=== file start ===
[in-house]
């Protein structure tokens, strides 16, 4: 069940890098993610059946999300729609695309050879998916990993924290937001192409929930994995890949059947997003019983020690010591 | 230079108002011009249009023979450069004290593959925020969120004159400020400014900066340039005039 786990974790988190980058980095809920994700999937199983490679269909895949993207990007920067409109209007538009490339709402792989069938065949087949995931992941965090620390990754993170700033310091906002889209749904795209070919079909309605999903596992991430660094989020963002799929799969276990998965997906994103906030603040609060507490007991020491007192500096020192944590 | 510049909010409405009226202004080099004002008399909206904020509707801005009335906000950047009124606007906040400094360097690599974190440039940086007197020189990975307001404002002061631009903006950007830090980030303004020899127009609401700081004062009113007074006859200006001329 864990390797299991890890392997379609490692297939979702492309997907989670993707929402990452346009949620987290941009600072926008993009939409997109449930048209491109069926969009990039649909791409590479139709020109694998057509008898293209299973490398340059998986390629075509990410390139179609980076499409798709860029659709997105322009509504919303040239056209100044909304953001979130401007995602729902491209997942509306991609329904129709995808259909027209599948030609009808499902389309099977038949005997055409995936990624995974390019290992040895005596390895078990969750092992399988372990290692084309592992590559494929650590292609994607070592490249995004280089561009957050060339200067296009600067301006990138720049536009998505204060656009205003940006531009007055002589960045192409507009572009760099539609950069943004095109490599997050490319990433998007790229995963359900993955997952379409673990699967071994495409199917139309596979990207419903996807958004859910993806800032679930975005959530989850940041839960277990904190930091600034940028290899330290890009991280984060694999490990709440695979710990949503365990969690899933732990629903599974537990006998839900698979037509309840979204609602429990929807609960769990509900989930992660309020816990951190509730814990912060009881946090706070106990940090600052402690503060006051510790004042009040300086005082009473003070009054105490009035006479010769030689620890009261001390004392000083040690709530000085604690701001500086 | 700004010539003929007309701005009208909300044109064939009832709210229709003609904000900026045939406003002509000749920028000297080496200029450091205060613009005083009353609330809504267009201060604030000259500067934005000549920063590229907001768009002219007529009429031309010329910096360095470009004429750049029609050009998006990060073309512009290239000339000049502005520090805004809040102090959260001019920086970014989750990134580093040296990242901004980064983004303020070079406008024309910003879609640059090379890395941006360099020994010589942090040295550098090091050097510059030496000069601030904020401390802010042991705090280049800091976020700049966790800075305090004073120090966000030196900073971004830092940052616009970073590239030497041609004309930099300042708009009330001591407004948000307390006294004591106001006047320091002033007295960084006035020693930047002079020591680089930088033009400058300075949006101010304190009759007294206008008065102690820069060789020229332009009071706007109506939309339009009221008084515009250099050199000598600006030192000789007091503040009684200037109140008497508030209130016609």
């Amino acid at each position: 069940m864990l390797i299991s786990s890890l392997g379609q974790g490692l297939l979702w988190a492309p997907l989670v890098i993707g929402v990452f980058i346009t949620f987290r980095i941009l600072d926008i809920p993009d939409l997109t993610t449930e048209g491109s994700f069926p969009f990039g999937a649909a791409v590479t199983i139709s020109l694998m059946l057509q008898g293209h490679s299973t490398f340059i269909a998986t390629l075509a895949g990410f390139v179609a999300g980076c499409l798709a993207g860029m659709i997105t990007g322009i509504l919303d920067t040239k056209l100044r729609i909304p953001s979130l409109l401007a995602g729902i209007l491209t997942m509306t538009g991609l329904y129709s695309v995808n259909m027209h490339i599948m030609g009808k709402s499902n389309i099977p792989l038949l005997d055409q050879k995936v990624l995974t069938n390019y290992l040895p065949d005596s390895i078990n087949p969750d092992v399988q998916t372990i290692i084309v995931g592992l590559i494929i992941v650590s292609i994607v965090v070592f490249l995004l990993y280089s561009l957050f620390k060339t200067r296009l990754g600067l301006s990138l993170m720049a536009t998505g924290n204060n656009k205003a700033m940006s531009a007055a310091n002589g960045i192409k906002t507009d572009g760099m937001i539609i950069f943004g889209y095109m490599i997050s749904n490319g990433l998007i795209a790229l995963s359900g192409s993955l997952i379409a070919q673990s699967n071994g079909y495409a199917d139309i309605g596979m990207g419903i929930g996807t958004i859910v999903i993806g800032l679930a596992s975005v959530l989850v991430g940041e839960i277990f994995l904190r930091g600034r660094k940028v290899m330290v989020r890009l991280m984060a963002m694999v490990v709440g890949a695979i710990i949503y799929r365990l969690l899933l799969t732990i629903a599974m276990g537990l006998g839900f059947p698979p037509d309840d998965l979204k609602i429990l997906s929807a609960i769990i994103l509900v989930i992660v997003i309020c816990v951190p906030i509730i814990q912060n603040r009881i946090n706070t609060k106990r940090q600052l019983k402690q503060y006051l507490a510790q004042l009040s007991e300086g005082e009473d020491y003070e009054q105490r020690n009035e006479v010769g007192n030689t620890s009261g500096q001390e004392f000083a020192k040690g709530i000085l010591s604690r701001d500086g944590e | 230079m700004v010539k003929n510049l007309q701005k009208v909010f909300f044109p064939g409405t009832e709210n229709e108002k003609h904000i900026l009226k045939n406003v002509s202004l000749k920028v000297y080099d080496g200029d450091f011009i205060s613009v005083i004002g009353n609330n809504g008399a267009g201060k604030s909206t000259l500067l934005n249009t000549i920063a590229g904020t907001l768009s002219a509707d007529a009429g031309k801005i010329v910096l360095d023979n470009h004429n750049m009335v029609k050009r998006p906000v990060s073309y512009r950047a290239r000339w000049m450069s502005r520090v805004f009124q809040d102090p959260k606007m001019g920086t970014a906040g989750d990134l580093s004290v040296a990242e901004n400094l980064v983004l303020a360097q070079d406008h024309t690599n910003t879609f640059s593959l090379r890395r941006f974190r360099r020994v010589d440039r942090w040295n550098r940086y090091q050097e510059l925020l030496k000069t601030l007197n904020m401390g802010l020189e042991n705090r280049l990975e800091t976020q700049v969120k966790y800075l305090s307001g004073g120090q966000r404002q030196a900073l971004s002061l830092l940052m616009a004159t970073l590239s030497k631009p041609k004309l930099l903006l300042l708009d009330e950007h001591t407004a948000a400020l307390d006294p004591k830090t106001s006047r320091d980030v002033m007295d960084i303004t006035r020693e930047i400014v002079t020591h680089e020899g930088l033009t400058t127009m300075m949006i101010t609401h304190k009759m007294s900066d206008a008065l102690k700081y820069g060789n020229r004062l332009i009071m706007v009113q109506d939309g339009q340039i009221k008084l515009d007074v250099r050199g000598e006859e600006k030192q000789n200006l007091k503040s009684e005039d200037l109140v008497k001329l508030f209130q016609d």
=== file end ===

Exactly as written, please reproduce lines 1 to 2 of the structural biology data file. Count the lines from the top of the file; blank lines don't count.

[in-house]
């Protein structure tokens, strides 16, 4: 069940890098993610059946999300729609695309050879998916990993924290937001192409929930994995890949059947997003019983020690010591 | 230079108002011009249009023979450069004290593959925020969120004159400020400014900066340039005039 786990974790988190980058980095809920994700999937199983490679269909895949993207990007920067409109209007538009490339709402792989069938065949087949995931992941965090620390990754993170700033310091906002889209749904795209070919079909309605999903596992991430660094989020963002799929799969276990998965997906994103906030603040609060507490007991020491007192500096020192944590 | 510049909010409405009226202004080099004002008399909206904020509707801005009335906000950047009124606007906040400094360097690599974190440039940086007197020189990975307001404002002061631009903006950007830090980030303004020899127009609401700081004062009113007074006859200006001329 864990390797299991890890392997379609490692297939979702492309997907989670993707929402990452346009949620987290941009600072926008993009939409997109449930048209491109069926969009990039649909791409590479139709020109694998057509008898293209299973490398340059998986390629075509990410390139179609980076499409798709860029659709997105322009509504919303040239056209100044909304953001979130401007995602729902491209997942509306991609329904129709995808259909027209599948030609009808499902389309099977038949005997055409995936990624995974390019290992040895005596390895078990969750092992399988372990290692084309592992590559494929650590292609994607070592490249995004280089561009957050060339200067296009600067301006990138720049536009998505204060656009205003940006531009007055002589960045192409507009572009760099539609950069943004095109490599997050490319990433998007790229995963359900993955997952379409673990699967071994495409199917139309596979990207419903996807958004859910993806800032679930975005959530989850940041839960277990904190930091600034940028290899330290890009991280984060694999490990709440695979710990949503365990969690899933732990629903599974537990006998839900698979037509309840979204609602429990929807609960769990509900989930992660309020816990951190509730814990912060009881946090706070106990940090600052402690503060006051510790004042009040300086005082009473003070009054105490009035006479010769030689620890009261001390004392000083040690709530000085604690701001500086 | 700004010539003929007309701005009208909300044109064939009832709210229709003609904000900026045939406003002509000749920028000297080496200029450091205060613009005083009353609330809504267009201060604030000259500067934005000549920063590229907001768009002219007529009429031309010329910096360095470009004429750049029609050009998006990060073309512009290239000339000049502005520090805004809040102090959260001019920086970014989750990134580093040296990242901004980064983004303020070079406008024309910003879609640059090379890395941006360099020994010589942090040295550098090091050097510059030496000069601030904020401390802010042991705090280049800091976020700049966790800075305090004073120090966000030196900073971004830092940052616009970073590239030497041609004309930099300042708009009330001591407004948000307390006294004591106001006047320091002033007295960084006035020693930047002079020591680089930088033009400058300075949006101010304190009759007294206008008065102690820069060789020229332009009071706007109506939309339009009221008084515009250099050199000598600006030192000789007091503040009684200037109140008497508030209130016609």